SEOUL • Satellite imagery has revealed what appeared to be the installation of a reviewing stand for foreign media invited to observe the planned decommissioning this week of North Korea's only known nuclear test site, according to a US website.
The respected 38 North website said in a post dated May 18 that additional steps have been taken at the Punggye-ri nuclear test site towards its closure, including "preparations to build a safe reviewing stand for visitors".
Four rows of objects previously identified near the west portal have been significantly altered and have increased substantially in height, according to the article by experts Frank V. Pabian, Joseph S. Bermudez Jr and Jack Liu.
Apart from the observation platform to allow journalists to safely view the blowing up of the site's tunnels, satellite imagery from May 15 also showed a pathway leading from a dirt road below to the platform.
The location of the stand could provide a clear view of the tunnel entrances to be blown up, said the 38 North website.
Separately, a government source has told Yonhap news agency that the North is apparently making preparations to transport foreign journalists to the nuclear test site.
The source said North Korea has shown signs of restoring sections of a decrepit railway link between the eastern coastal city of Wonsan and Kilju in North Hamgyong province, where the Punggye-ri site is located.
There are also signs of test train runs along the 270km route, reported Yonhap.
The Punggye-ri site consists of a system of tunnels dug beneath Mount Mantap in the country's north-east. It is the site of all six of the North's nuclear tests, the latest and by far the most powerful in September last year, which Pyongyang said was an H-bomb.
In an earlier post dated May 14, the 38 North website said satellite images dated May 7 showed "the first definitive evidence that dismantlement of the test site was already well under way".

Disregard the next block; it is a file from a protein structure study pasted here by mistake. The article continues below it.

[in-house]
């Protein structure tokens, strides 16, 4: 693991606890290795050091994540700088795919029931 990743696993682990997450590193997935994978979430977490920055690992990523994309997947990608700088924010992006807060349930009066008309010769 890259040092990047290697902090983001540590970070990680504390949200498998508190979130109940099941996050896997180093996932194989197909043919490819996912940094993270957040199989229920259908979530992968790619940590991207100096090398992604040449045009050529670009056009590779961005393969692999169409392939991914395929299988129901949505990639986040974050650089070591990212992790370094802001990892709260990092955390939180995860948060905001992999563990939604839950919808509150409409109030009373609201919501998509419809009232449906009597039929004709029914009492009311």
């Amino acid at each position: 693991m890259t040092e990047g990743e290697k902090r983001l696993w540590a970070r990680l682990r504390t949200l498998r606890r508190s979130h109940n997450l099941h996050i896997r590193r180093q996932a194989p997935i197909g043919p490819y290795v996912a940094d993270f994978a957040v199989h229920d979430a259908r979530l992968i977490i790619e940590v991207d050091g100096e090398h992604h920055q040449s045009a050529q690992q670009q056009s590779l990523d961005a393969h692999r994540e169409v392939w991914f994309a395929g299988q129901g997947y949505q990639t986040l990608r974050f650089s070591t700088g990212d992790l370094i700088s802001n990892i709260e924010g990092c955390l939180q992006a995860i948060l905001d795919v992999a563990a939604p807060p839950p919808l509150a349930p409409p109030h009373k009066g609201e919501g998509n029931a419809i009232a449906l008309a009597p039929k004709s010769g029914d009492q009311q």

Several key operational buildings as well as smaller sheds had been razed and rails connecting the tunnels to their waste piles were removed, the monitoring group said.
Excavation of a new tunnel has also been halted since late March, it added.
North Korea pledged to close the testing ground after its leader, Mr Kim Jong Un, last month declared the country's nuclear force complete and said it had no further need for the complex.
Its Korean Central New Agency said dismantlement of the nuclear test ground would involve collapsing all of its tunnels with explosions, blocking its entrances, and removing all observation facilities, research buildings and security posts.
Reporters from South Korea, the US, China, Russia and the UK have been invited for the decommissioning ceremony, scheduled between Wednesday and Friday.
But a recent row with Seoul over its joint military exercise with the US has also raised questions over the attendance of South Korean media.
As of last Friday, the North had not responded to the list of eight South Korean journalists tapped to cover the ceremony.
South Korea tried to notify North Korea of their names through a hotline at the truce village of Panmunjom, but the North did not respond.
The lack of response prompted the South and the absence of observers from international atomic monitoring agencies at this week's ceremony raised concerns over Pyongyang's intent and the openness of the process.
A North Korean propaganda website yesterday hailed the decommissioning of the Punggye-ri site as "a very meaningful and significant measure" undertaken voluntarily by Pyongyang to achieve the denuclearisation of the Korean Peninsula based on the spirit of an agreement reached at the historic inter-Korea summit last month.
It slammed conservative forces in the South, including the main opposition Liberty Korea Party, for underestimating the planned closure of the site.